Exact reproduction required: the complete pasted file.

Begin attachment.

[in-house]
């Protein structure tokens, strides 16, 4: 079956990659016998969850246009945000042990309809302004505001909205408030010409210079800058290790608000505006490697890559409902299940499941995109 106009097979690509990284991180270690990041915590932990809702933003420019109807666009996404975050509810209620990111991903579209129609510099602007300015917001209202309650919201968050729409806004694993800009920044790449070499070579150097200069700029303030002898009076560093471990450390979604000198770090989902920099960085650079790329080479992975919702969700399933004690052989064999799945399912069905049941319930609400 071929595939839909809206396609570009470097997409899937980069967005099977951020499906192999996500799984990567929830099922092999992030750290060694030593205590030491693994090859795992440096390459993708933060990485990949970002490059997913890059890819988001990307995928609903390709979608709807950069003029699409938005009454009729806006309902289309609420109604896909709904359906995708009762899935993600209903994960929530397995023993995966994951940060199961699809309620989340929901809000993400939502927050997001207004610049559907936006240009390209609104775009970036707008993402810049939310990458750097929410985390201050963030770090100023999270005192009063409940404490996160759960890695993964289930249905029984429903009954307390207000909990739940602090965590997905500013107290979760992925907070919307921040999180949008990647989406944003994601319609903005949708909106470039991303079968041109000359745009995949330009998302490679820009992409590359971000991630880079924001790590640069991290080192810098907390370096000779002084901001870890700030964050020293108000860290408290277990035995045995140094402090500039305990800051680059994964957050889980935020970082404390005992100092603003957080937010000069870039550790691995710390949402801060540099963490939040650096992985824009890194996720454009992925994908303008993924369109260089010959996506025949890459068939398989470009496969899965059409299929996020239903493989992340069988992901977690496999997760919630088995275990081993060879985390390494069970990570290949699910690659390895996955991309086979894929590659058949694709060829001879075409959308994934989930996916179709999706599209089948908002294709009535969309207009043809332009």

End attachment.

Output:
[in-house]
């Protein structure tokens, strides 16, 4: 079956990659016998969850246009945000042990309809302004505001909205408030010409210079800058290790608000505006490697890559409902299940499941995109 106009097979690509990284991180270690990041915590932990809702933003420019109807666009996404975050509810209620990111991903579209129609510099602007300015917001209202309650919201968050729409806004694993800009920044790449070499070579150097200069700029303030002898009076560093471990450390979604000198770090989902920099960085650079790329080479992975919702969700399933004690052989064999799945399912069905049941319930609400 071929595939839909809206396609570009470097997409899937980069967005099977951020499906192999996500799984990567929830099922092999992030750290060694030593205590030491693994090859795992440096390459993708933060990485990949970002490059997913890059890819988001990307995928609903390709979608709807950069003029699409938005009454009729806006309902289309609420109604896909709904359906995708009762899935993600209903994960929530397995023993995966994951940060199961699809309620989340929901809000993400939502927050997001207004610049559907936006240009390209609104775009970036707008993402810049939310990458750097929410985390201050963030770090100023999270005192009063409940404490996160759960890695993964289930249905029984429903009954307390207000909990739940602090965590997905500013107290979760992925907070919307921040999180949008990647989406944003994601319609903005949708909106470039991303079968041109000359745009995949330009998302490679820009992409590359971000991630880079924001790590640069991290080192810098907390370096000779002084901001870890700030964050020293108000860290408290277990035995045995140094402090500039305990800051680059994964957050889980935020970082404390005992100092603003957080937010000069870039550790691995710390949402801060540099963490939040650096992985824009890194996720454009992925994908303008993924369109260089010959996506025949890459068939398989470009496969899965059409299929996020239903493989992340069988992901977690496999997760919630088995275990081993060879985390390494069970990570290949699910690659390895996955991309086979894929590659058949694709060829001879075409959308994934989930996916179709999706599209089948908002294709009535969309207009043809332009």